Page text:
Despite this quantum leap in its capabilities, Hezbollah is under no illusion about its ability to inflict military defeat on Israel. It will not seek victory in the valleys of Lebanon or the skies over Israel, but in the court of public opinion. To do so, it will use combat operations to lay the groundwork for an information campaign delegitimizing Israel. Two tactics will be central to Hezbollah’s efforts: first, deliberately attacking Israeli civilian population centers to compel an aggressive response by the Israel Defense Forces (IDF); second, illegally exploiting the presence of Lebanese civilians to shield itself from IDF attack.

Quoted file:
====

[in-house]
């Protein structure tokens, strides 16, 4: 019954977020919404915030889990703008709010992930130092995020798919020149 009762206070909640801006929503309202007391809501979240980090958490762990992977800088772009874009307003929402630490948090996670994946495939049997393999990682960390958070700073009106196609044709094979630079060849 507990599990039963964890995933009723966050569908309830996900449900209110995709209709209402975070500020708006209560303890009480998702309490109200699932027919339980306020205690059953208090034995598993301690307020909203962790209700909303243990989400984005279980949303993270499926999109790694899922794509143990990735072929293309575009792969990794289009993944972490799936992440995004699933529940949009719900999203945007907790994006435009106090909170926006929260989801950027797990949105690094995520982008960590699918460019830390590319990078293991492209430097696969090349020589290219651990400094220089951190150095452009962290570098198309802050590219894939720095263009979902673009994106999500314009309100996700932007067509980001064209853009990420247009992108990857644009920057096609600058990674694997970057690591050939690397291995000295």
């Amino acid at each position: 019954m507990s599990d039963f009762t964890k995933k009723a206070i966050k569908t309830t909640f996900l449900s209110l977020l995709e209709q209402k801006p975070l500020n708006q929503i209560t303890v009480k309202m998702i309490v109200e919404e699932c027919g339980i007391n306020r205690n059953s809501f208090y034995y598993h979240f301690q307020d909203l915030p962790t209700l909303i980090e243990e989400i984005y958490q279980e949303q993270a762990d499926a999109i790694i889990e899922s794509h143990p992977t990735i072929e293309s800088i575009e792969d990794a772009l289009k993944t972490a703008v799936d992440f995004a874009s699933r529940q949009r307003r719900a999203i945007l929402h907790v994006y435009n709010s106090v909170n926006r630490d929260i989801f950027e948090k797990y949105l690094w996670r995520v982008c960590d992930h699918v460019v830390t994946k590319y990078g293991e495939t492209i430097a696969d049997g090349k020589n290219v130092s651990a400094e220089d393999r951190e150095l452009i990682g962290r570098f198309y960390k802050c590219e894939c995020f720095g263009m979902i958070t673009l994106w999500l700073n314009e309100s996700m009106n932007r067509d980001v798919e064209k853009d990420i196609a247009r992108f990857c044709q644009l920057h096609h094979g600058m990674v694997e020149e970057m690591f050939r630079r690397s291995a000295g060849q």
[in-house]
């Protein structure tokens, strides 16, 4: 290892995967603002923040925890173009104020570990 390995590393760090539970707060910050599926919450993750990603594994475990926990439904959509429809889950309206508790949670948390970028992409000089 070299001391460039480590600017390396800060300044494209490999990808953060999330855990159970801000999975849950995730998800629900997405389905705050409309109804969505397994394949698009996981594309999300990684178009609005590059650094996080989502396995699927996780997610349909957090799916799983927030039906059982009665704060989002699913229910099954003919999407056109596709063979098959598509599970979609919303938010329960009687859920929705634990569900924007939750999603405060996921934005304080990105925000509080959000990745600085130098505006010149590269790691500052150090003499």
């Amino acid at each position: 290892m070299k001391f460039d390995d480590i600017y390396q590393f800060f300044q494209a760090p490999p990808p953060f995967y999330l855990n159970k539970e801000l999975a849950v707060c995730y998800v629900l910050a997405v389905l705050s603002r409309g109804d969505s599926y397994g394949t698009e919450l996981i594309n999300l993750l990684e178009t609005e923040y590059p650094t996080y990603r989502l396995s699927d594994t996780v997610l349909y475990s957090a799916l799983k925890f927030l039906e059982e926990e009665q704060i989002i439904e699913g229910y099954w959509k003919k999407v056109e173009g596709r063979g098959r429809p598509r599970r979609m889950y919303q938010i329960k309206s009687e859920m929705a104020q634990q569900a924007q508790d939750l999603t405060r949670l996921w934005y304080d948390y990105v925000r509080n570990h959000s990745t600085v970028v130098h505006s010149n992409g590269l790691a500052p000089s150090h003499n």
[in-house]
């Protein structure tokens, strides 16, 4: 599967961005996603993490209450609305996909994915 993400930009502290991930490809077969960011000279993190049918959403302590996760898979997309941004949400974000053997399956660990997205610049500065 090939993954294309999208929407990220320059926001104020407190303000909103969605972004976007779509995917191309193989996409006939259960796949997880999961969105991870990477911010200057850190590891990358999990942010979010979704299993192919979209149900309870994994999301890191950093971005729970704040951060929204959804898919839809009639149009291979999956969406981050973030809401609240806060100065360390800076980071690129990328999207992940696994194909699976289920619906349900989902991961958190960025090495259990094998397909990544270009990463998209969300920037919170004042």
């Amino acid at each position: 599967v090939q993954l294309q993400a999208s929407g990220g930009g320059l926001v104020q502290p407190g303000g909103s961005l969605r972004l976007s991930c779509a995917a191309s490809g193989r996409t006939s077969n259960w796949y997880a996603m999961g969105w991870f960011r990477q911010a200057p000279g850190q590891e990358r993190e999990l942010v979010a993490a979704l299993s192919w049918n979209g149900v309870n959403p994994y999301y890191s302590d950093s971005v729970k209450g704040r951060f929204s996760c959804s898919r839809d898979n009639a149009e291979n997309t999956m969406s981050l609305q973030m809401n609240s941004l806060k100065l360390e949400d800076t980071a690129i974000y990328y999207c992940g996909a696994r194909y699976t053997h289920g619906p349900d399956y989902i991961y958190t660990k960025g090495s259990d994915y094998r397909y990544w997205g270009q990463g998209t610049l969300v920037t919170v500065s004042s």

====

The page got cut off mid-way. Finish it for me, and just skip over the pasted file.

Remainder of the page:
Hezbollah will then manipulate the inevitable casualties by relying on widespread misperceptions about the true nature of combat operations and how international law (the law of armed conflict, or LOAC) regulates such operations. It will use the inevitable images of civilian suffering in Lebanon to portray Israel’s lawful operations as immoral and illegal. By weaponizing information and the law, Hezbollah will seek to force Israel to halt its self-defense campaign before the IDF can achieve decisive victory.

This is the increasingly prevalent face of hybrid warfare, where law-abiding militaries confront non-state actors like Hezbollah who blend robust combat capabilities and unlawful tactics with sophisticated information operations. This difficult reality is highlighted in a new report by the Jewish Institute for National Security of America’s (JINSA) Hybrid Warfare Task Force, which examines the significant operational and legal challenges Israel will confront when it is compelled to engage Hezbollah and potentially other regional adversaries including Iran.